Recently in Reader's Digest, I came across this article about some of the most recent (and craziest) diet fads in the states. Everyone is trying to get skinny fast, but some of these ideas were ridiculous and just plain dangerous. They ranged anywhere from the 'baby food diet' where one only eats jars of baby food for breakfast, lunch and dinner, to the 'cotton ball diet' in which you consume cotton balls 30 minutes prior to eating, so you eat less because your stomach is already pretty full. It's not even necessary to get into the details of how easily falsifiable these anecdotal diets are- if babies weigh very little, then I'll lose weight? If I fill my stomach with inconsumable cotton balls, therefore I'll be full and eat less? Some research and scientific thinking is required before trying these out. From the diets listed, there was one that I believe had some truth to it. It was called the 'sleep diet' in which you slept right before every meal, so your hunger subsided, because the hypothalamus would not be able to alert your conscious body of hunger. When you woke up, you'd eat less. From there, every time you felt hungry you'd try to sleep and somehow take a nap. Every single diet trend in the article was a joke, but I did see an ounce of truth to this one. I do not condone 'sleeping away' your hunger and therefore starving yourself, depriving your body of nutrition, putting your sleep schedule in disarray and missing life. However, aside from their claim that sleeping reduces hunger, (and also the fact that if you don't eat, you will obviously lose weight rapidly and in an unhealthy manner) I came to the conclusion that you might lose weight because sleep also happens to burn a large amount of calories. An average woman about 5'5" and 130 lbs, who sleeps 8 hours a night, burns about 425 calories, according to the calorie counter on the webMD site: http://www.webmd.com/diet/healthtool-fitness-calorie-counter. Based on this, I'd say that the 'sleep diet' has definitely been falsified. An extra two hours of sleep within the day for this average person amounts in an additional 120 calories burned. If they are sleeping an average of eight hours a night, that's 545 calories burned. This diet is neither safe nor healthy, but part of your weight loss aside from under eating and forcing away your hunger, is the additional calorie loss. I hope these diets all remain a joke as the article portrays them, but if not, perhaps the participants will do their research first....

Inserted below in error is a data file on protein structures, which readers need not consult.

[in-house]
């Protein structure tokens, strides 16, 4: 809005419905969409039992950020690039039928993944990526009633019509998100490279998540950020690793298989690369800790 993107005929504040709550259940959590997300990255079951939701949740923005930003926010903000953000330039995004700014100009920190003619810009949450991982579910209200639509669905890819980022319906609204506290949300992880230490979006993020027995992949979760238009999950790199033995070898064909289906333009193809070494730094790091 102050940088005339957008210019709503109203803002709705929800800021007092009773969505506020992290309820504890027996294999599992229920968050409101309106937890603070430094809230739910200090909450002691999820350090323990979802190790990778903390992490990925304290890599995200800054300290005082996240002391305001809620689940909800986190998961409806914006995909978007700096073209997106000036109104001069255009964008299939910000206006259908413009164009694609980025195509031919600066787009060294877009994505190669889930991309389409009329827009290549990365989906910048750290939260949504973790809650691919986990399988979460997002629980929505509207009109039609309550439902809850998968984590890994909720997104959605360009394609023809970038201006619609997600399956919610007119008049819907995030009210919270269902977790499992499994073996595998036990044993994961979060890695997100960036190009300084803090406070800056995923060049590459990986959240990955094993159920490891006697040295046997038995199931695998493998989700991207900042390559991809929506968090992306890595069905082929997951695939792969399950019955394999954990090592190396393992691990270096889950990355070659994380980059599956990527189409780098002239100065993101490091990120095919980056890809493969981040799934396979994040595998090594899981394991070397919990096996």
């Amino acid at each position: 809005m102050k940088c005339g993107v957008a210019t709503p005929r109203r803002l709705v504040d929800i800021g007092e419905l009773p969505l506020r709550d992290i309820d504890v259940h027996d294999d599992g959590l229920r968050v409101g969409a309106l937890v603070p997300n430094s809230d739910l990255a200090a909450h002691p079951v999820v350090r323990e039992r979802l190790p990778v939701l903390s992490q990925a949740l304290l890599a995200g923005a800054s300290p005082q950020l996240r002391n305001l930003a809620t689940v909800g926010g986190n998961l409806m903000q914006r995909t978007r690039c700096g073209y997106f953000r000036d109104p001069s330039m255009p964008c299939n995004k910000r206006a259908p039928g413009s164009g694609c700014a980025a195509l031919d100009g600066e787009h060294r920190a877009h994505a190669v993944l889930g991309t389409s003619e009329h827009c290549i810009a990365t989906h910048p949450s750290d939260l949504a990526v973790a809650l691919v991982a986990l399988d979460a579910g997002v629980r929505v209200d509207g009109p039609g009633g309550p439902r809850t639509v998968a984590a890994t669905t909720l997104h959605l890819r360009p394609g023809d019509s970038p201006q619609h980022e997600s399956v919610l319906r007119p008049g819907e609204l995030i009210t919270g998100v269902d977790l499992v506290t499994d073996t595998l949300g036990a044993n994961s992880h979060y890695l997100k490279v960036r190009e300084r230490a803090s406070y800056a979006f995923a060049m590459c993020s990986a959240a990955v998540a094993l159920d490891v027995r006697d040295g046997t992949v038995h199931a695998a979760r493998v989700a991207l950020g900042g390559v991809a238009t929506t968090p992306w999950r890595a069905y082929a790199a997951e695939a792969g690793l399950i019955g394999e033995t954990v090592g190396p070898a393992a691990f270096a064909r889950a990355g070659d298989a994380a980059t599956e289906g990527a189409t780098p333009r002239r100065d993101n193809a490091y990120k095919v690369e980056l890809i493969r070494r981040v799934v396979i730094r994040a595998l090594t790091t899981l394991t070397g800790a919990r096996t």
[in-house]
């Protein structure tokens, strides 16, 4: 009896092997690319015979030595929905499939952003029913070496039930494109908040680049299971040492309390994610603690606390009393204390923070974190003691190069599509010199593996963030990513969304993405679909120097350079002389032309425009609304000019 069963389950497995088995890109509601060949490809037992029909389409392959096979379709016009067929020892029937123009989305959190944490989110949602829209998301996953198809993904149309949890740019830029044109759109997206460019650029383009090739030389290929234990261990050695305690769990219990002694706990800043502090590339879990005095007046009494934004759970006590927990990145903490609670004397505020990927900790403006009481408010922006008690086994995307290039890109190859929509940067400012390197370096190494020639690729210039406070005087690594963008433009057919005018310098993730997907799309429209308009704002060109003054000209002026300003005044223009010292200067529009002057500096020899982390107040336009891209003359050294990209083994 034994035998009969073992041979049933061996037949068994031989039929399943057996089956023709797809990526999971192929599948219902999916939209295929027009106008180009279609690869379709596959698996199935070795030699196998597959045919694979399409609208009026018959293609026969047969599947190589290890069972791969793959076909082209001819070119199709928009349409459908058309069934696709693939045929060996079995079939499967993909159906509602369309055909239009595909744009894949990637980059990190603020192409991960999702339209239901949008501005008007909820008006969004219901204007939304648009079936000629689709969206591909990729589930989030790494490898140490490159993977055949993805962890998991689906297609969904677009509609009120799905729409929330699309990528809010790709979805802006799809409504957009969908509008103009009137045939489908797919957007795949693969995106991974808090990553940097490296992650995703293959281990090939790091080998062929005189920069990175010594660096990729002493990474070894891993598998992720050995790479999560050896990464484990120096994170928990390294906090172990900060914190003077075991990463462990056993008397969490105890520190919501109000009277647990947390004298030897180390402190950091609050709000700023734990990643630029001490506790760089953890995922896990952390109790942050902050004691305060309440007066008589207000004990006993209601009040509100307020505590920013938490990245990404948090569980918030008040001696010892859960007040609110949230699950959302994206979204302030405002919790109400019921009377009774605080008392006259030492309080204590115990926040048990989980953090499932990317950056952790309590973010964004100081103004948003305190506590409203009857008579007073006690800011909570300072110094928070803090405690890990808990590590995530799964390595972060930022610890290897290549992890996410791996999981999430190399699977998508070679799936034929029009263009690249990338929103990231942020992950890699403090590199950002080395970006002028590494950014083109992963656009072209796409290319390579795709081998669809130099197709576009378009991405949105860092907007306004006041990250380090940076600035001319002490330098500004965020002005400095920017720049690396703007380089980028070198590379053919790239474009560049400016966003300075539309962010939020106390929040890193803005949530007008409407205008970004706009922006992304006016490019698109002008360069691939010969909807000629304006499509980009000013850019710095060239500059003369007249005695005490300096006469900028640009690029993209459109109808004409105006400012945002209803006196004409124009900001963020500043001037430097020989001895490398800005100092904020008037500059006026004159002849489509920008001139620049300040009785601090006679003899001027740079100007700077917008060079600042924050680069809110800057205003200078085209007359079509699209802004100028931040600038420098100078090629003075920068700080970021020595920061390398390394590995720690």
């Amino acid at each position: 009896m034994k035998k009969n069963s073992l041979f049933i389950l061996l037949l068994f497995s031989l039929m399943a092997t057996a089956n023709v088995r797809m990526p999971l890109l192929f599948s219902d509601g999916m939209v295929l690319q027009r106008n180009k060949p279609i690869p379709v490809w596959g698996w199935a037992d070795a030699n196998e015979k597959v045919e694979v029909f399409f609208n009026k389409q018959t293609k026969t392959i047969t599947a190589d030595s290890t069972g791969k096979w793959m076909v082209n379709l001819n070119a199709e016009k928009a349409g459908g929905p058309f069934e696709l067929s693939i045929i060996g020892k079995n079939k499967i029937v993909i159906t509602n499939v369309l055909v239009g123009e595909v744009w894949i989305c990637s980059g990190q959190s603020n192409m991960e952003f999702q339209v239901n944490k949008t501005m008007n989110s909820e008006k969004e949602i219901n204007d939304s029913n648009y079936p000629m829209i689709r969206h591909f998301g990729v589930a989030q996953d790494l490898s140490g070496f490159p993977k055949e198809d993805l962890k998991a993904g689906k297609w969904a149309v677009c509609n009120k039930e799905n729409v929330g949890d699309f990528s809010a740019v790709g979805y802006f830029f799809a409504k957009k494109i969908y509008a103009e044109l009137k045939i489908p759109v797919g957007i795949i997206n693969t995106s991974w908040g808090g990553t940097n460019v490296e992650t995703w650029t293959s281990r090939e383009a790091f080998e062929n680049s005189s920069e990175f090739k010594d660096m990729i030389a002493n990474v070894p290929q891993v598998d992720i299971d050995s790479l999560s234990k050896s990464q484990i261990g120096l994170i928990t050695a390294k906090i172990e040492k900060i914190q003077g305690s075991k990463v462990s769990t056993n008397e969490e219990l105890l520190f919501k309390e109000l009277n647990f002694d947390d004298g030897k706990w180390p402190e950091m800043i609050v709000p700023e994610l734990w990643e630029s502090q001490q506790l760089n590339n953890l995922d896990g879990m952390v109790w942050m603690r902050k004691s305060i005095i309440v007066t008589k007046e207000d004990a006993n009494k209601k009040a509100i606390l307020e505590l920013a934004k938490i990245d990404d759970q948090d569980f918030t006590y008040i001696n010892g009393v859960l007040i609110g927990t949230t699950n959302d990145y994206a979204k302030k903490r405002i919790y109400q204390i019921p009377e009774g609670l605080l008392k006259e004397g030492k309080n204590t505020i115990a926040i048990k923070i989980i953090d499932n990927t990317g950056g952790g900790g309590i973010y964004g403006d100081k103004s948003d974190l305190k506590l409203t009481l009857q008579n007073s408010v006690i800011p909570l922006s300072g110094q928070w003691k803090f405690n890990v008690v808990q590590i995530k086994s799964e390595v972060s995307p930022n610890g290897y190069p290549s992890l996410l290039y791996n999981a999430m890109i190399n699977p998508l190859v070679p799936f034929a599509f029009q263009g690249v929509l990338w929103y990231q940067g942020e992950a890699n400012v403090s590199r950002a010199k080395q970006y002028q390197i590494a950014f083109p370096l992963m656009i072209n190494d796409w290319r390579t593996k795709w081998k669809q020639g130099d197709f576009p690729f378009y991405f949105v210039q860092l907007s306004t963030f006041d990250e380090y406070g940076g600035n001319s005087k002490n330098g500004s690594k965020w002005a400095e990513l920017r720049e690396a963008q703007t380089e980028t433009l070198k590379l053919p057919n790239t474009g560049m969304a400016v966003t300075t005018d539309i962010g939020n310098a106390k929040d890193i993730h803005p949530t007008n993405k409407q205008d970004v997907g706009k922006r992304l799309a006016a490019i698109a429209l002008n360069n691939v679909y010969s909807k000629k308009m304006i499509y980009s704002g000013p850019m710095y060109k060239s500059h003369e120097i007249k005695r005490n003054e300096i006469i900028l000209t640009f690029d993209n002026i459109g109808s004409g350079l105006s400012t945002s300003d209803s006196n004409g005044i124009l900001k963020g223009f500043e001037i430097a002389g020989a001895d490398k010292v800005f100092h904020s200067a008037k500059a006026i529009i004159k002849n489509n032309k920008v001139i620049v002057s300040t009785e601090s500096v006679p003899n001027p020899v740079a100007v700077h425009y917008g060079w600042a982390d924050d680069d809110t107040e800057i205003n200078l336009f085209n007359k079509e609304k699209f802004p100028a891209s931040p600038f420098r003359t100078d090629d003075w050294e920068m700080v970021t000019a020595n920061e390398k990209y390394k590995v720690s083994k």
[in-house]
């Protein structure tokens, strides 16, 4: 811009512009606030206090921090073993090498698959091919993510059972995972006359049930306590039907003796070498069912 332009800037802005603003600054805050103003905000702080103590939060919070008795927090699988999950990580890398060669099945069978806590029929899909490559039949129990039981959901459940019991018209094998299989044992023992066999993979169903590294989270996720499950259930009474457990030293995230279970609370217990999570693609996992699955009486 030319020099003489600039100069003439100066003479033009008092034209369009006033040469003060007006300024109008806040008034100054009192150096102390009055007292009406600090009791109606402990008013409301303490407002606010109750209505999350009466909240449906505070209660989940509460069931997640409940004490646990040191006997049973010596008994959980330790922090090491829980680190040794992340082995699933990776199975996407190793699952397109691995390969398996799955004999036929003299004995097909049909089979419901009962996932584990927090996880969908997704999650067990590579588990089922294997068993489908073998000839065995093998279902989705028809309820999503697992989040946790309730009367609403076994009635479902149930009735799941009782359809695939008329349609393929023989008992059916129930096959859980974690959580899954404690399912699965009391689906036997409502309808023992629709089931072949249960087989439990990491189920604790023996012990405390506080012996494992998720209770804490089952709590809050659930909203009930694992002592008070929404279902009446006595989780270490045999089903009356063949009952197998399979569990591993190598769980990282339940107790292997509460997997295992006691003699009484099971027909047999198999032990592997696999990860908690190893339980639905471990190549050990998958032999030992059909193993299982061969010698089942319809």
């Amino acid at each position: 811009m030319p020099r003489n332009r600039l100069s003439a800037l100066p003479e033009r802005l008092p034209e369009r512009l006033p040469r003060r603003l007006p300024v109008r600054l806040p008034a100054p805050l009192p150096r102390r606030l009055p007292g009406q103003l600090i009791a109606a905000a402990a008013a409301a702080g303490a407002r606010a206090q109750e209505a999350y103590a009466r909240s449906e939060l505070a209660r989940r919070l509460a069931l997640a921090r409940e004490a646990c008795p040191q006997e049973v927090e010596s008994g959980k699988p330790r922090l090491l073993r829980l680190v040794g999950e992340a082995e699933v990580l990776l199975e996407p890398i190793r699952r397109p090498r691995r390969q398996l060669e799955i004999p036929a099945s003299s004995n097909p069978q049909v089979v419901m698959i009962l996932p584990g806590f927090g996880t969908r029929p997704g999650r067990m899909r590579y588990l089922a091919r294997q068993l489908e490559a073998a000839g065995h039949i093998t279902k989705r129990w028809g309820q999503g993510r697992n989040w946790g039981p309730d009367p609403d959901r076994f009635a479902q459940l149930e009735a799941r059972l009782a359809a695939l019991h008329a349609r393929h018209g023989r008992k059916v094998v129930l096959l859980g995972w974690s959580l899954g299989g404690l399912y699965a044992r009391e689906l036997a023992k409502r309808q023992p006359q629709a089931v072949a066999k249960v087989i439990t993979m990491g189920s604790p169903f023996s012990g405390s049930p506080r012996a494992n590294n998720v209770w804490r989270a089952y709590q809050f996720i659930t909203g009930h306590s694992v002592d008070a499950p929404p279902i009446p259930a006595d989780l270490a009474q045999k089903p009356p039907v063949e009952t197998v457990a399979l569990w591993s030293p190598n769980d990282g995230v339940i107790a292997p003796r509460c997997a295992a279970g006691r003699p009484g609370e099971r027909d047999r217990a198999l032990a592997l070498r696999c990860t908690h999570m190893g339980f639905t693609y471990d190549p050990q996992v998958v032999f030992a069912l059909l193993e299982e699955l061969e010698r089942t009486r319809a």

• Favorited Brain Damage and Neurogenesis on Psych 1001 Section 010 and 011 Fall 2011
  • Commented on Brain Damage and Neurogenesis
    First Video- http://www.youtube.com/watch?v=1aplTvEQ6ew&feature=related Second Video- http://www.youtube.com/watch?v=6zNKz7YoUao&feature=related Third Video- http://www.youtube.com/watch?v=1l9P4H1BKEU&feature=related...
  • Posted Brain Damage and Neurogenesis to Psych 1001 Section 010 and 011 Fall 2011
    Within the textbook, there have been many real life examples along with the text. In Chapter 3 I was interested with Broca's Area- a language area in the prefrontal cortex that helps to control speech production (Lilienfeld, 98). The example with this text was a patient named Tan who only responded with the word "Tan" when asked a question, due to brain damage that resulted in a speech disorder. When some research, I found the case of a young girl named Sarah Scott. She was 18 years old when she had an unexpected ischemic stroke, which resulted in brain damage: a communication disorder called Aphasia, which results from Broca's Area being affected. Attached are three Youtube videos of Sarah answering questions about herself and her condition. The videos span over two years, and I felt that Sarah's improvement is especially important. From the first video, Sarah has difficulty answering questions about her name and age. During the last video, she answers them easily. Though I thought this may be because of repetition and familiarity, I continued watching and saw that she undoubtedly made improvements. This reminded me of Chapter 3, discussing brain damage and how there is limited regeneration when it occurs (Lilinfeld, 92). However, aside from stem cells, our book mentions another way that may allow regeneration of neurons, and that is Neurogenesis- creation of new neurons in the adult brain. Though the definition says adult brain, would that be considered 18 years old? It is possible that Sarah's improvement has come from her brain not being completely fully developed as an 'adult' brain. It is possible that her intensive speech therapy has triggered neurogenesis, because it plays a role in learning. Also, aiding recovery following brain injury may trigger neurogenesis and induce the adult nervous system to heal itself; Sarah is receiving aid through her supportive family, speech therapy, as well as practicing reading and writing. I feel that this is possibly a case of neurogenesis, although it may also be the fact that Sarah's brain is in the later stage of development. A multiple amount of variables are taking place- her age, her condition, the time that she had the stroke and was given medicine to stop it, her intensive speech therapy as well as her home life. However, it is fascinating to see that neurogenesis could also plausibly be part of the solution of her improvement....